There are some nice texture-based solutions out there for drawing text in XNA. I've used the font code in XNAExtras a couple times, and it works fine. There's another font utility on Ziggyware that looks nice, and I believe there are others too. There's also talk of an official font solution being added to XNA at some point.
For the kinds of XNA programs I'm playing with, I would prefer a font solution that is resolution-independent and shader-based. All my other game elements are specified in world space coordinates, so I don't want to switch over to screen space coordinates to draw text, or have the text look relatively tiny when my game is at high resolution. And I want to be able to do the same kind of "fun" effects with text that I can do with everything else.
So I have a couple ideas on how to do scalable fonts, but today's post is about using stroke fonts as opposed to other kinds. Stroke fonts are pretty rare these days; I think they were primarily designed for use with pen-based plotters. The idea is to draw the font's glyphs with a series of strokes of a virtual (or actual) pen. Since I've written some XNA code to do thick, rounded lines, stroke fonts sounded like a natural match.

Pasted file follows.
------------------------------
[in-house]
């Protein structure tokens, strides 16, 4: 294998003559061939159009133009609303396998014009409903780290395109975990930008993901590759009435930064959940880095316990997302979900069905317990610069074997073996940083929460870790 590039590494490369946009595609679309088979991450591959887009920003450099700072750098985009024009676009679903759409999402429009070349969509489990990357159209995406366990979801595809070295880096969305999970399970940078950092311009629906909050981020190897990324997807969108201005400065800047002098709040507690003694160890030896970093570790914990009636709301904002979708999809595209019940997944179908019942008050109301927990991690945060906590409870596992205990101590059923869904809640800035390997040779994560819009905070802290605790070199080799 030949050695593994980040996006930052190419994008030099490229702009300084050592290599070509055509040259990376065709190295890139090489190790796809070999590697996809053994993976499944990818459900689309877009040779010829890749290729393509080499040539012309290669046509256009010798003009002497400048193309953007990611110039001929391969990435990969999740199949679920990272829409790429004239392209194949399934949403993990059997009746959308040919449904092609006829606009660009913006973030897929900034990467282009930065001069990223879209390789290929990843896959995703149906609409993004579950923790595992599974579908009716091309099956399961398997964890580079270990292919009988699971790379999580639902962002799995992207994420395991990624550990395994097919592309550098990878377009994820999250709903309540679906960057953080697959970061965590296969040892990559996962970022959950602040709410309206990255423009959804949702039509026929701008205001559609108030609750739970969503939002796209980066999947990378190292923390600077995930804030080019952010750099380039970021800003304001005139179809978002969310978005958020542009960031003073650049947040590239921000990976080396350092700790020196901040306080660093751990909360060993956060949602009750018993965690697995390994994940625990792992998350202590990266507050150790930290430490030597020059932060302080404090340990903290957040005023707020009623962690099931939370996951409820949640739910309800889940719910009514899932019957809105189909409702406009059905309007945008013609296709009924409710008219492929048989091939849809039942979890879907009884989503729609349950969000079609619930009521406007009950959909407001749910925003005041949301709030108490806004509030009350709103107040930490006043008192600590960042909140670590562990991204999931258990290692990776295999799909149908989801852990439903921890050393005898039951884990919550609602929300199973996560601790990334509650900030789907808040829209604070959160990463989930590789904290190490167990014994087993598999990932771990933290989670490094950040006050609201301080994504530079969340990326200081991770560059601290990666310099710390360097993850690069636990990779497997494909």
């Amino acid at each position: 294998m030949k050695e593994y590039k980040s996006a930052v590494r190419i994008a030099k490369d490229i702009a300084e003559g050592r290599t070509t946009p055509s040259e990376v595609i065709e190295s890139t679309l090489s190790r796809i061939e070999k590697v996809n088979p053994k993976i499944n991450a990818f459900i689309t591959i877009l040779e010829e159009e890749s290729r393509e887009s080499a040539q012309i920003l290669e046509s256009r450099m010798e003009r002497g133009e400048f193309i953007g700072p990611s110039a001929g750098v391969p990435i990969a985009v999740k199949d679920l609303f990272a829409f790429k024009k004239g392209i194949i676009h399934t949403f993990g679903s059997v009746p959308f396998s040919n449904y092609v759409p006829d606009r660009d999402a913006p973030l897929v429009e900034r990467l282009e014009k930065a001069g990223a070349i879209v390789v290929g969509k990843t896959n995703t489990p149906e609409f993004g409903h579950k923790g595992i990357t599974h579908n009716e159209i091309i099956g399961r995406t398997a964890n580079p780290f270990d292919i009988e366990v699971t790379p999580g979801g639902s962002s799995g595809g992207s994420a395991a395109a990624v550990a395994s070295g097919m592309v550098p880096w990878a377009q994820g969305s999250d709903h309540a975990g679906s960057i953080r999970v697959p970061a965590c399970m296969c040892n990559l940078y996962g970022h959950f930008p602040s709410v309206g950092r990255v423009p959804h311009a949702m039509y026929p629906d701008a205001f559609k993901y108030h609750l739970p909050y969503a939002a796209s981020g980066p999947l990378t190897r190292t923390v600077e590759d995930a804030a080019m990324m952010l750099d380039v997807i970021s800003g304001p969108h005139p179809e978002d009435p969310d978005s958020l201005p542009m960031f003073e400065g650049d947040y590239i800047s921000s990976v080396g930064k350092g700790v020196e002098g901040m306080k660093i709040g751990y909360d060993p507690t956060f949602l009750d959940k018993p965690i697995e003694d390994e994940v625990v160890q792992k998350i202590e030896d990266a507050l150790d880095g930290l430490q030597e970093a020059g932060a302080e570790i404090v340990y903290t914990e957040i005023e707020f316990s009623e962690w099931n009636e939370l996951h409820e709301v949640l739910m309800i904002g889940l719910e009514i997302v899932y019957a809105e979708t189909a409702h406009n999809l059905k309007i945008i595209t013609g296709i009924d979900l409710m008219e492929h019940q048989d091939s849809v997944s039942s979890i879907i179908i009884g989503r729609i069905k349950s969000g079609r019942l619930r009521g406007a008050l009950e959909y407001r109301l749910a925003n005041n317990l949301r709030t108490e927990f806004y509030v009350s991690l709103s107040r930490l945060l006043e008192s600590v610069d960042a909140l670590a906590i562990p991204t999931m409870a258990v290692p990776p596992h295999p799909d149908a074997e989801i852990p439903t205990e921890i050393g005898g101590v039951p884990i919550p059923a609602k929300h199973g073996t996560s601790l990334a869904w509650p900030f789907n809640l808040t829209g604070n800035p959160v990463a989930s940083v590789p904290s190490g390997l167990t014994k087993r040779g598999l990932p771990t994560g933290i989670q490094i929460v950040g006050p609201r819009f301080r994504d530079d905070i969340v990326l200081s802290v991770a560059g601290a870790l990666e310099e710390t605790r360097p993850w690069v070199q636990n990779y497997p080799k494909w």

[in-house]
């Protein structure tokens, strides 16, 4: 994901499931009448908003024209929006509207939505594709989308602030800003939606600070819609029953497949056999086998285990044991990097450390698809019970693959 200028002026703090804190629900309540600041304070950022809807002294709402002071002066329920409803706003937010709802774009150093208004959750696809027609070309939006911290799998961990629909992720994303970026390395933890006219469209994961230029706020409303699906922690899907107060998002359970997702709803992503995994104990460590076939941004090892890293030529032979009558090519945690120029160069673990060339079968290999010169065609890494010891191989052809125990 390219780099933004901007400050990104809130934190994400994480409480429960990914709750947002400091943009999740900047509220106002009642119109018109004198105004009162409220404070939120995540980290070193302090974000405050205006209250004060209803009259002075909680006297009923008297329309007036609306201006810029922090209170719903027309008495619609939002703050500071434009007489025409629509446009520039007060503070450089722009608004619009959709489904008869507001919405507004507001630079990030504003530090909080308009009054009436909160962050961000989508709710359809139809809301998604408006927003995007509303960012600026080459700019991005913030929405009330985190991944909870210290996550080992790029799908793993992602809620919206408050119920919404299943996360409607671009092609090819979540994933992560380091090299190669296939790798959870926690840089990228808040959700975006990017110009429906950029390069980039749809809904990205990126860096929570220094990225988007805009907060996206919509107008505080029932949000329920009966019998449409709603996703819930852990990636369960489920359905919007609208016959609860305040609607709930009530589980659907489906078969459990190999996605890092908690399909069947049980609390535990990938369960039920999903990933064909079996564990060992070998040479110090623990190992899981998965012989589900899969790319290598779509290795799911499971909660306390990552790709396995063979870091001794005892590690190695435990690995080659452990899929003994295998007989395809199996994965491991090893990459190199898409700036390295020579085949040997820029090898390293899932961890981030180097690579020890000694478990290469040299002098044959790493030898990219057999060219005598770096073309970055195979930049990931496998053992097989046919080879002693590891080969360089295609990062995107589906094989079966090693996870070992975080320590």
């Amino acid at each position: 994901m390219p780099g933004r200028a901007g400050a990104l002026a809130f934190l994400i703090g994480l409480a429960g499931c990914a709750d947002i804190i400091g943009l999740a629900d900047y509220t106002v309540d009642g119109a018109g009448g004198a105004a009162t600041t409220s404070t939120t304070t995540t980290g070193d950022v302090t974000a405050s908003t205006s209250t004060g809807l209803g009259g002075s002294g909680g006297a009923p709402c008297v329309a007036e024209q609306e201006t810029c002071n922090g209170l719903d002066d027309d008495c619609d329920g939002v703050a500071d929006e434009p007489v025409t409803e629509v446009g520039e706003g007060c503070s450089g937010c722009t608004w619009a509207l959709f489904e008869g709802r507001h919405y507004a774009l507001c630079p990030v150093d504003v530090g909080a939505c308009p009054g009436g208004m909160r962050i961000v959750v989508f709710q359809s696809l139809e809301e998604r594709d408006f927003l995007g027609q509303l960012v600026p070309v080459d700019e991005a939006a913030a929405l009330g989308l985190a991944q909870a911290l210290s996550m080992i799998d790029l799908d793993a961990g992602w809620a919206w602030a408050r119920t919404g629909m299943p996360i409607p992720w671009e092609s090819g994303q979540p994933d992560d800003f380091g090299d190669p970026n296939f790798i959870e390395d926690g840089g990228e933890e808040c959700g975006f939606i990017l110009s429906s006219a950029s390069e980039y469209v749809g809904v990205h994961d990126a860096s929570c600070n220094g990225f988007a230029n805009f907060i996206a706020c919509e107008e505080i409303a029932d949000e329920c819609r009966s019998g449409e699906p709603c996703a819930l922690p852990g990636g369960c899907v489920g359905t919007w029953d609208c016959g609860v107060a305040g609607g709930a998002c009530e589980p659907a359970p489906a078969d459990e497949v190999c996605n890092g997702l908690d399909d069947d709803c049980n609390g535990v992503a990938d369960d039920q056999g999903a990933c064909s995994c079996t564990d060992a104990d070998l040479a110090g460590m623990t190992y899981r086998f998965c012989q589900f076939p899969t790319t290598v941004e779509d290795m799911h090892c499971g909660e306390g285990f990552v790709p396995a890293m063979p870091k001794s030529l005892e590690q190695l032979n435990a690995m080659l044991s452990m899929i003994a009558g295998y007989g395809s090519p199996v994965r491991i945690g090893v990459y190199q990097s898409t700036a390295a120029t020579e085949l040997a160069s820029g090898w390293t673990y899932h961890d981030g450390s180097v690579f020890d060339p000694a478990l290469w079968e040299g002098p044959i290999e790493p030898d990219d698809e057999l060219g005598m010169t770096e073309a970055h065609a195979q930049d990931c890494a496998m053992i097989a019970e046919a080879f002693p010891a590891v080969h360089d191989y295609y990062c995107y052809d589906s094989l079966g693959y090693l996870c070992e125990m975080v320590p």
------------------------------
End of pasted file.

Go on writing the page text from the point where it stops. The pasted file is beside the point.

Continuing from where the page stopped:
With a binary editor, I opened up the "modern.fon" file, one of the three stroke fonts that (still) ship with Windows, and with help from this page I was able to extract most of the font information. But I couldn't find any documentation on how to interpret the stroke data, so I had to put my little brain to work to figure that out. If you want a little puzzle, see if you can crack the code from a couple examples:
(See StrokeFont.AddCharacter() in StrokeFont.cs for the solution.) Anyway, I got it working and I'm fairly happy with the result.
I added one thing to my Line class: the Draw method now takes a transformation matrix that applies to the entire lineList. So you can build a lineList representing some text, then easily transform that whole block to size/position it in worldspace.
If you don't need the characters from 0x80 to 0xff (accented characters and some less-used symbols), you can cut down the size of StrokeFont.cs even further. Search the code for "0x80+" to see tips on what lines to delete.
The StrokeFontDemo program (attached) has the same controls as the LinesDemo program, with one addition: use the Y axis of the right stick (or D/C keys) to change the line thickness.
I'm still working on a game based on the Microbes code...I'm hoping to wrap it up soon and post it here.